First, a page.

SILVERMAN, LESLIE (1914–1966), U.S. engineer. Born in Chicago, Silverman was a member of the Department of Industrial Hygiene at Harvard University in 1937 where he was professor from 1958 and department head from 1961. This department pioneered studies in industrial hygiene and occupational medicine in the U.S. Silverman's research interests mainly concerned the analysis of airborne dust. During World War ii he was responsible for the engineering aspects of programs which developed oxygen provision during high altitude flight and protective gas masks. His engineering and supervisory work after the war included radiological safety, solid waste management, and controlling air pollution. He was a consultant to the Atomic Energy Commission. His books Industrial Air Sampling and Analysis (1947) and Handbook on Aircleaning (1952) were standard texts.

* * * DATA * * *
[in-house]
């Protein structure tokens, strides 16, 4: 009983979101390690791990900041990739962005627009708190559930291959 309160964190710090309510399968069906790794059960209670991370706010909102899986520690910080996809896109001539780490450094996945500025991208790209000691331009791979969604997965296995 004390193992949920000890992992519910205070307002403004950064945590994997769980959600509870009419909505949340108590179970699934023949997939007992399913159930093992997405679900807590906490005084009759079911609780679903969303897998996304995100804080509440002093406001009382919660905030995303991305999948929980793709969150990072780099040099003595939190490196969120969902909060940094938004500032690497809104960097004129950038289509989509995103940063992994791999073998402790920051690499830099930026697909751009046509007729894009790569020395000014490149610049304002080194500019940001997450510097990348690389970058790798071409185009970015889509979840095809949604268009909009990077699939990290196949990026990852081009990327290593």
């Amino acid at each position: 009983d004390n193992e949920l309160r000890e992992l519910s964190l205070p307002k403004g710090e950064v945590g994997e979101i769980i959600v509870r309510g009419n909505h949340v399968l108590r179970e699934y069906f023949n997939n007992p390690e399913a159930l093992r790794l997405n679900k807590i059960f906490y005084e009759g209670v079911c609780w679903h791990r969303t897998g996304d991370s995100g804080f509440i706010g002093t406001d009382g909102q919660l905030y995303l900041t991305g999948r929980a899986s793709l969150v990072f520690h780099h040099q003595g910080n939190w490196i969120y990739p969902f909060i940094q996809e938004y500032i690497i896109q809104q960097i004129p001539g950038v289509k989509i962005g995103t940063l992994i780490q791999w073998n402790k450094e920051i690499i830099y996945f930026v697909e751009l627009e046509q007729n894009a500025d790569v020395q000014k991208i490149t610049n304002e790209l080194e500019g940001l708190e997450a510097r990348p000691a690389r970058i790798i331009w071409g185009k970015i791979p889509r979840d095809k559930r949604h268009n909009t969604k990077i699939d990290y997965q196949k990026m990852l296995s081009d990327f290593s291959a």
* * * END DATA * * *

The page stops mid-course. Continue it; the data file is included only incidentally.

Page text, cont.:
[Michael Denman (2nd ed.)]